My grandfather served in the Navy throughout most of World War II. On the day Pearl Harbor was attacked, he was stationed in California, and was immediately shipped out as part of a convoy from San Diego. He arrived in Hawaii a few weeks after the attack, and forty-five years later he was finally able to write about it.
As the Harris sailed into the harbor, we stood dumb-founded at the sight that met our eyes. Everywhere we looked there was only destruction and the ravages of the December 7th attack. The water in the bay was covered with thick, black, tarry oil that appeared to be several inches thick, mixed with floating debris resulting from the explosions and fires. Articles of clothing, life jackets, and a lone white sailor’s hat that had somehow remained snowy clean gave mute evidence to the loss of life. Here and there smoke still rose from smoldering wreckage. When we passed what used to be known as Battleship Row, there were gasps of disbelief. We saw nothing but the burned and sunken hulks of our once proud Pacific Fleet. The USS Oklahoma had capsized after having been torpedoed. The Maryland and Tennessee were both heavily damaged. The Nevada, victim of both bomb and torpedo attack, had been beached to prevent her sinking. The California and West Virginia had gone down at their anchorage. Even the aged Utah, an unarmed target vessel, had been destroyed. But worst of all was the USS Arizona. Struck by both heavy bombs and torpedoes, her magazines exploding, the gallant old battlewagon was totally demolished. What had remained had sunk to the bottom of the harbor with over 1,000 members of her crew trapped inside her hull. The only evidence of her ever having existed was her foremast jutting from the murky waters, twisted and burned, albeit with colors and pennant still flying from the masthead.
The entire harbor reeked with the stench of death. We were to later see other damage. The destroyers USS Cassin and Downes were nothing but burnt-out shells in a dry dock they had shared with the battleship Pennsylvania, which miraculously received little damage. The aircraft, building, and equipment losses were still being assessed weeks after the attack. The Pearl Harbor Naval Base was almost completely destroyed.
It was almost dark by the time the Harris dropped anchor. Immediately, we were transferred to the repair ship USS Whitney by whaleboats. We couldn’t see much of her as we made it to her landing stage. There was no illumination other than a few red-colored battle lanterns. We moved up her ladders in a state of uncertainty, trying hard not to stumble. Anyone who might fall into the mucky, polluted waters below, burdened with all his gear, would become a statistic. In spite of the awkwardness of moving around in the dark, our draft did get up to the main deck without losing anyone. Given life jackets with quick instructions in their use, we were told to sack out right there on deck for the night. Somebody would come around later with hot coffee and sandwiches. Considering the turmoil and confusion that existed at the time, it was no surprise that the chow never appeared. We went to sleep hungry that night, but I heard no complaints.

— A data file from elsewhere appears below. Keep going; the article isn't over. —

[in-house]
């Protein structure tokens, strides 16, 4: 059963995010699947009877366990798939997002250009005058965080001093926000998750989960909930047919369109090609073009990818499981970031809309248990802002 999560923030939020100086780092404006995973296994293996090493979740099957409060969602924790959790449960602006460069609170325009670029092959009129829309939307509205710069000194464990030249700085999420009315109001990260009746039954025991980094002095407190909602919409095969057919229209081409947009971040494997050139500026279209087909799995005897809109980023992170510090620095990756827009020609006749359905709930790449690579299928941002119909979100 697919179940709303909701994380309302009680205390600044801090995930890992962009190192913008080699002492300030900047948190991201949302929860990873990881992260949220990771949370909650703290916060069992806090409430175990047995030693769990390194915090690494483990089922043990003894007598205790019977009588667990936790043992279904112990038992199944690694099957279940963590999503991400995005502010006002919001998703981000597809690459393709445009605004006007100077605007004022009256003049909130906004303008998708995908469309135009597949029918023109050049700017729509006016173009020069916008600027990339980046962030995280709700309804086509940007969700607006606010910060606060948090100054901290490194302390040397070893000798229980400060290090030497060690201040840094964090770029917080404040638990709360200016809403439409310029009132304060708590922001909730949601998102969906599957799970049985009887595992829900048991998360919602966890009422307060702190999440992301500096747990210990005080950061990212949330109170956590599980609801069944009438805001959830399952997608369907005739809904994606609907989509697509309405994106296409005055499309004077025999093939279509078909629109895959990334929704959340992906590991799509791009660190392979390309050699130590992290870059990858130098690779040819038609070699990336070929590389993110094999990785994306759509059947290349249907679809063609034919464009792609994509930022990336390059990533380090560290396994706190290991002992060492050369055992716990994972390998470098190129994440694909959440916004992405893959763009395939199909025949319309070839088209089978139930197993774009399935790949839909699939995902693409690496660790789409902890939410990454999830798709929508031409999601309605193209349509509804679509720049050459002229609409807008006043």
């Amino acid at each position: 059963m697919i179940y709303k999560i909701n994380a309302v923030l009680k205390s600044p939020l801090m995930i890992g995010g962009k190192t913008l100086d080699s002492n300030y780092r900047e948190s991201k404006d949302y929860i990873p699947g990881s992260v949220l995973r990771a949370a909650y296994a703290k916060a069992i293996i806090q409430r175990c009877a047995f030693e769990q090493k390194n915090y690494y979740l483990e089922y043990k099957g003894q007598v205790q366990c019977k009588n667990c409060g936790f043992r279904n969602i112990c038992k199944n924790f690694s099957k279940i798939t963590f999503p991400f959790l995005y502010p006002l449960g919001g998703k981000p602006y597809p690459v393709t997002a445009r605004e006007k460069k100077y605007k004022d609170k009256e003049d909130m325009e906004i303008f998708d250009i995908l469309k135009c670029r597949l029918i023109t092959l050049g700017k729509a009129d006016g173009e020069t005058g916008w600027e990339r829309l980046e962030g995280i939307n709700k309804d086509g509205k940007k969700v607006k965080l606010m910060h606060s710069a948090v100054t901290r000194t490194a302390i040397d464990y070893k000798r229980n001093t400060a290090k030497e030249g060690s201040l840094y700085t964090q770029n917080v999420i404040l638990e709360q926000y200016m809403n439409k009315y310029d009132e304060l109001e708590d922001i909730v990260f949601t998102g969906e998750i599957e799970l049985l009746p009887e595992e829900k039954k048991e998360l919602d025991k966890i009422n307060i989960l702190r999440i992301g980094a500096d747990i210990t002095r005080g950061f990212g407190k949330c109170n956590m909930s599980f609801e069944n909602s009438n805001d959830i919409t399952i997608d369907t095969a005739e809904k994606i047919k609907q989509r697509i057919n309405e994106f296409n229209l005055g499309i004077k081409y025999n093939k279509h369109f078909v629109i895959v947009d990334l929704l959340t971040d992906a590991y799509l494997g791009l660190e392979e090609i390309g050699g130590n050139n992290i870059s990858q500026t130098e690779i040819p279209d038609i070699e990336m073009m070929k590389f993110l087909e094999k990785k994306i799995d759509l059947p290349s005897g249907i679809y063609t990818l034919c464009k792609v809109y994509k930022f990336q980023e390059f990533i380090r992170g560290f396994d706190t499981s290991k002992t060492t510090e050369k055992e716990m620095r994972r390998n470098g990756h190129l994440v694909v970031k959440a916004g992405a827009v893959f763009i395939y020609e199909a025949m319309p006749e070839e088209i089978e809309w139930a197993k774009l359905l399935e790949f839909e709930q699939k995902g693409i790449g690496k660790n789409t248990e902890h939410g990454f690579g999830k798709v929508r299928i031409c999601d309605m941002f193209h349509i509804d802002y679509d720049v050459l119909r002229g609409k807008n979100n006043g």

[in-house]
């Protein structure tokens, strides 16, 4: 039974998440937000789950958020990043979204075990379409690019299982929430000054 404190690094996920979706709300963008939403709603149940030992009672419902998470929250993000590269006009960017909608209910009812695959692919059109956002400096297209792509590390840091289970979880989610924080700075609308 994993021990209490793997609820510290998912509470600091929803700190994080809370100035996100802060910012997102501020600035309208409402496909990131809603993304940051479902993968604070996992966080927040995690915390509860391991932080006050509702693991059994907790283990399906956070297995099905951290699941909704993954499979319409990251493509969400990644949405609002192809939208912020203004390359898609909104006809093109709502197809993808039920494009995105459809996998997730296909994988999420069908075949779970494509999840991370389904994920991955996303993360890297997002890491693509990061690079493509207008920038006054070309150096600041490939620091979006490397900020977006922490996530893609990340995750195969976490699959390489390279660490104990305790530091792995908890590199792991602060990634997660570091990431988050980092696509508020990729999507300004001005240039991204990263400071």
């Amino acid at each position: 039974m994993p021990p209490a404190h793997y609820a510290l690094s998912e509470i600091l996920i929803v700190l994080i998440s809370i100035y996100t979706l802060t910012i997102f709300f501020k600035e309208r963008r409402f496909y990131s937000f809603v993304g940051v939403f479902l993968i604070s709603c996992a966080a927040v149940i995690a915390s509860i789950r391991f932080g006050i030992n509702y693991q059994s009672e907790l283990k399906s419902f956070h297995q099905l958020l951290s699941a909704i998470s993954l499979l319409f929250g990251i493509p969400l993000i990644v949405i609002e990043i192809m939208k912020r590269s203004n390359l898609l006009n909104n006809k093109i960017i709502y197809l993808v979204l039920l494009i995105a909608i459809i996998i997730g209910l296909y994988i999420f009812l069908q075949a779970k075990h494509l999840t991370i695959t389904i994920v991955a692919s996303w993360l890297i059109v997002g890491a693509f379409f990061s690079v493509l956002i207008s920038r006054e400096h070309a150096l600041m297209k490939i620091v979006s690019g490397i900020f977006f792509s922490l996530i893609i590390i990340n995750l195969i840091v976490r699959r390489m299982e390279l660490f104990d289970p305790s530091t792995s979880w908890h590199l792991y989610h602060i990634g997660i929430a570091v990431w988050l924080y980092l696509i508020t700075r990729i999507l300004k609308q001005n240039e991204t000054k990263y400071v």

As we arranged our seabags and life jackets along the deck, trying to stay out of the crew’s way, it dawned on us that it was Christmas Eve—for many of us our first Christmas away from home. We were a bunch of teenaged kids, scared to death and trying very hard not to let it show. I doubt if many of us slept that night. There were a lot of whispered prayers, and every now and then you could hear a muffled sob. One of the guys down the line called out softly, “Good night guys, and Merry Christmas.” There were a few more sobs to be heard, and I think one of them might have been mine. Still, despite everything, we did have something to cling to. After all, as our buddy had said, it was Christmas. I guess as we lay there in the darkness on our first wartime Christmas Eve, we were all truly hoping for peace on Earth, and good will toward all men.
The next morning, Christmas morning, we were awakened by the growl of airplane engines as the dawn patrol was preparing for takeoff. Everyone jumped up to line the rail and watch. Several consolidated PBY patrol flying boats were taxiing through the oil-covered waters to finally rise and head out to sea. It didn’t seem likely the Japs would be hanging around for a return engagement, but we were all very new to the business of war, and no chances were being taken.
There was still a holiday dinner of turkey, ham, and all the trimmings, and church services were held for those who wished to attend. Not many guys showed up. I don’t know if it was a lack of faith or just a strong sense of survival. The chapels were all located below deck, and it somehow seemed a lot safer topside. We remained on deck, watching the base as best we could and talking amongst ourselves about what we had seen and what our hopes were for the future. It was not the sort of yuletide we were used to, but one we would get to know well in the years ahead...
Today is Memorial Day. Let us all share a prayer for our honored dead, and a thank you to all the men and women who have served in the U.S. Armed Forces, or who are currently on active duty.